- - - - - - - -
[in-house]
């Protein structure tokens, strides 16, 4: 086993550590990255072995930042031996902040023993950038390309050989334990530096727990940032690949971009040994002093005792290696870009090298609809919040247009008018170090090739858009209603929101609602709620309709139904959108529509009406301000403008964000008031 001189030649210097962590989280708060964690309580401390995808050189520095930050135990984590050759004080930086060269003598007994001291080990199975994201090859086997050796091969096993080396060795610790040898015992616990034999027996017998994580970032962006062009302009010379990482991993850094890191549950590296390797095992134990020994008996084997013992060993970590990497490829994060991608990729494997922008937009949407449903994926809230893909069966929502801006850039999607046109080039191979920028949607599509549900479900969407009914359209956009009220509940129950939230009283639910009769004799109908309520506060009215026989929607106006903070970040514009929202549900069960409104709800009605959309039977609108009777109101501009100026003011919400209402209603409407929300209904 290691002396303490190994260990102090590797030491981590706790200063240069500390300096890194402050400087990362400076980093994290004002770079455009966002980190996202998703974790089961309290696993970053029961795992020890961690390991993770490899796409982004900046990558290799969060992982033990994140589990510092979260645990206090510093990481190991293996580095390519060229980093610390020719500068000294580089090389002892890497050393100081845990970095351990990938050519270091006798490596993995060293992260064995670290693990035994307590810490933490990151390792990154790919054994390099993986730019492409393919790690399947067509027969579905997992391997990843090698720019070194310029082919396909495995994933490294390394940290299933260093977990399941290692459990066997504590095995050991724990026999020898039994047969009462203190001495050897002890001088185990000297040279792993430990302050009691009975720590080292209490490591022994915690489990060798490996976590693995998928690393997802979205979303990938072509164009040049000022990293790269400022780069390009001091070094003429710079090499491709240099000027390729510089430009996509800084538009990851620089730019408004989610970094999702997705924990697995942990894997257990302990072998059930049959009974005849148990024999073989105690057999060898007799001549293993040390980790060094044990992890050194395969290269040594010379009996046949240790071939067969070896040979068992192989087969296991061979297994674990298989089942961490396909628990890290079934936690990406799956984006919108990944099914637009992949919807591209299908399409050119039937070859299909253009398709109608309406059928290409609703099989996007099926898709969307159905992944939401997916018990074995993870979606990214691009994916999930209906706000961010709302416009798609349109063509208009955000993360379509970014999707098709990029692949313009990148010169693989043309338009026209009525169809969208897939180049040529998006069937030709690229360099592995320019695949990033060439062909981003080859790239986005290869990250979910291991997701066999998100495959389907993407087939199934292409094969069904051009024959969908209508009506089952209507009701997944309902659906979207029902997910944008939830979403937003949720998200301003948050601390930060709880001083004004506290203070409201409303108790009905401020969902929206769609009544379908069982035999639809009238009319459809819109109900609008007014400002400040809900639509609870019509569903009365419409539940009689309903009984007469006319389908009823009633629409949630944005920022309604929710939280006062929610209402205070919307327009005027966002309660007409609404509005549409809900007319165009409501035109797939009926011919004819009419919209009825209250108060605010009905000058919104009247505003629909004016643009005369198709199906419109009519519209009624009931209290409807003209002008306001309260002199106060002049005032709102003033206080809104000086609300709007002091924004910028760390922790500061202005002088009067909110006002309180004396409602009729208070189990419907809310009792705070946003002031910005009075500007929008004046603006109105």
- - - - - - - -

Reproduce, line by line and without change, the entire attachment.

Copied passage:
[in-house]
């Protein structure tokens, strides 16, 4: 086993550590990255072995930042031996902040023993950038390309050989334990530096727990940032690949971009040994002093005792290696870009090298609809919040247009008018170090090739858009209603929101609602709620309709139904959108529509009406301000403008964000008031 001189030649210097962590989280708060964690309580401390995808050189520095930050135990984590050759004080930086060269003598007994001291080990199975994201090859086997050796091969096993080396060795610790040898015992616990034999027996017998994580970032962006062009302009010379990482991993850094890191549950590296390797095992134990020994008996084997013992060993970590990497490829994060991608990729494997922008937009949407449903994926809230893909069966929502801006850039999607046109080039191979920028949607599509549900479900969407009914359209956009009220509940129950939230009283639910009769004799109908309520506060009215026989929607106006903070970040514009929202549900069960409104709800009605959309039977609108009777109101501009100026003011919400209402209603409407929300209904 290691002396303490190994260990102090590797030491981590706790200063240069500390300096890194402050400087990362400076980093994290004002770079455009966002980190996202998703974790089961309290696993970053029961795992020890961690390991993770490899796409982004900046990558290799969060992982033990994140589990510092979260645990206090510093990481190991293996580095390519060229980093610390020719500068000294580089090389002892890497050393100081845990970095351990990938050519270091006798490596993995060293992260064995670290693990035994307590810490933490990151390792990154790919054994390099993986730019492409393919790690399947067509027969579905997992391997990843090698720019070194310029082919396909495995994933490294390394940290299933260093977990399941290692459990066997504590095995050991724990026999020898039994047969009462203190001495050897002890001088185990000297040279792993430990302050009691009975720590080292209490490591022994915690489990060798490996976590693995998928690393997802979205979303990938072509164009040049000022990293790269400022780069390009001091070094003429710079090499491709240099000027390729510089430009996509800084538009990851620089730019408004989610970094999702997705924990697995942990894997257990302990072998059930049959009974005849148990024999073989105690057999060898007799001549293993040390980790060094044990992890050194395969290269040594010379009996046949240790071939067969070896040979068992192989087969296991061979297994674990298989089942961490396909628990890290079934936690990406799956984006919108990944099914637009992949919807591209299908399409050119039937070859299909253009398709109608309406059928290409609703099989996007099926898709969307159905992944939401997916018990074995993870979606990214691009994916999930209906706000961010709302416009798609349109063509208009955000993360379509970014999707098709990029692949313009990148010169693989043309338009026209009525169809969208897939180049040529998006069937030709690229360099592995320019695949990033060439062909981003080859790239986005290869990250979910291991997701066999998100495959389907993407087939199934292409094969069904051009024959969908209508009506089952209507009701997944309902659906979207029902997910944008939830979403937003949720998200301003948050601390930060709880001083004004506290203070409201409303108790009905401020969902929206769609009544379908069982035999639809009238009319459809819109109900609008007014400002400040809900639509609870019509569903009365419409539940009689309903009984007469006319389908009823009633629409949630944005920022309604929710939280006062929610209402205070919307327009005027966002309660007409609404509005549409809900007319165009409501035109797939009926011919004819009419919209009825209250108060605010009905000058919104009247505003629909004016643009005369198709199906419109009519519209009624009931209290409807003209002008306001309260002199106060002049005032709102003033206080809104000086609300709007002091924004910028760390922790500061202005002088009067909110006002309180004396409602009729208070189990419907809310009792705070946003002031910005009075500007929008004046603006109105």